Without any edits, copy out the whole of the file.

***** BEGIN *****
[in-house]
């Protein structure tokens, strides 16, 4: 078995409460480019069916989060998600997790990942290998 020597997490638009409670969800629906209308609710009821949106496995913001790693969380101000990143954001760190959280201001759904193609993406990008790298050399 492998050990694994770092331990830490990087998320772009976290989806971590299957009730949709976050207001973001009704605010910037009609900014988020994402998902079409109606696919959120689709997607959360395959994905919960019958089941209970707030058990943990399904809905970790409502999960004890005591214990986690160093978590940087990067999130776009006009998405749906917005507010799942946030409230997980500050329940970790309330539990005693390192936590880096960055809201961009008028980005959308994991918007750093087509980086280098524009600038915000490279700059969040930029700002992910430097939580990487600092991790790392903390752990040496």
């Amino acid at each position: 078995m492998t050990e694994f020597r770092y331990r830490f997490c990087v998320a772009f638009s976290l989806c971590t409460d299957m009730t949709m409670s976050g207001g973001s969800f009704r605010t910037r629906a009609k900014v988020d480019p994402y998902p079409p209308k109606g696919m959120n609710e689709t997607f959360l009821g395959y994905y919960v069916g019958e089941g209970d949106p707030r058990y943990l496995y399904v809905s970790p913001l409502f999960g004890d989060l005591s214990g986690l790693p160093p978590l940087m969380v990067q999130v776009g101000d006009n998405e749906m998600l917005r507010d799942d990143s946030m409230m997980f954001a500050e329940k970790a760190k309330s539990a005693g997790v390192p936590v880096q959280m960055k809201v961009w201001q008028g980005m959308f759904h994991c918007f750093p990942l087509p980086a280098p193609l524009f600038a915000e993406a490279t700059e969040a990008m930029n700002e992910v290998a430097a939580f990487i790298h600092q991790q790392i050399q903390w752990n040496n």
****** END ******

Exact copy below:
[in-house]
């Protein structure tokens, strides 16, 4: 078995409460480019069916989060998600997790990942290998 020597997490638009409670969800629906209308609710009821949106496995913001790693969380101000990143954001760190959280201001759904193609993406990008790298050399 492998050990694994770092331990830490990087998320772009976290989806971590299957009730949709976050207001973001009704605010910037009609900014988020994402998902079409109606696919959120689709997607959360395959994905919960019958089941209970707030058990943990399904809905970790409502999960004890005591214990986690160093978590940087990067999130776009006009998405749906917005507010799942946030409230997980500050329940970790309330539990005693390192936590880096960055809201961009008028980005959308994991918007750093087509980086280098524009600038915000490279700059969040930029700002992910430097939580990487600092991790790392903390752990040496």
């Amino acid at each position: 078995m492998t050990e694994f020597r770092y331990r830490f997490c990087v998320a772009f638009s976290l989806c971590t409460d299957m009730t949709m409670s976050g207001g973001s969800f009704r605010t910037r629906a009609k900014v988020d480019p994402y998902p079409p209308k109606g696919m959120n609710e689709t997607f959360l009821g395959y994905y919960v069916g019958e089941g209970d949106p707030r058990y943990l496995y399904v809905s970790p913001l409502f999960g004890d989060l005591s214990g986690l790693p160093p978590l940087m969380v990067q999130v776009g101000d006009n998405e749906m998600l917005r507010d799942d990143s946030m409230m997980f954001a500050e329940k970790a760190k309330s539990a005693g997790v390192p936590v880096q959280m960055k809201v961009w201001q008028g980005m959308f759904h994991c918007f750093p990942l087509p980086a280098p193609l524009f600038a915000e993406a490279t700059e969040a990008m930029n700002e992910v290998a430097a939580f990487i790298h600092q991790q790392i050399q903390w752990n040496n």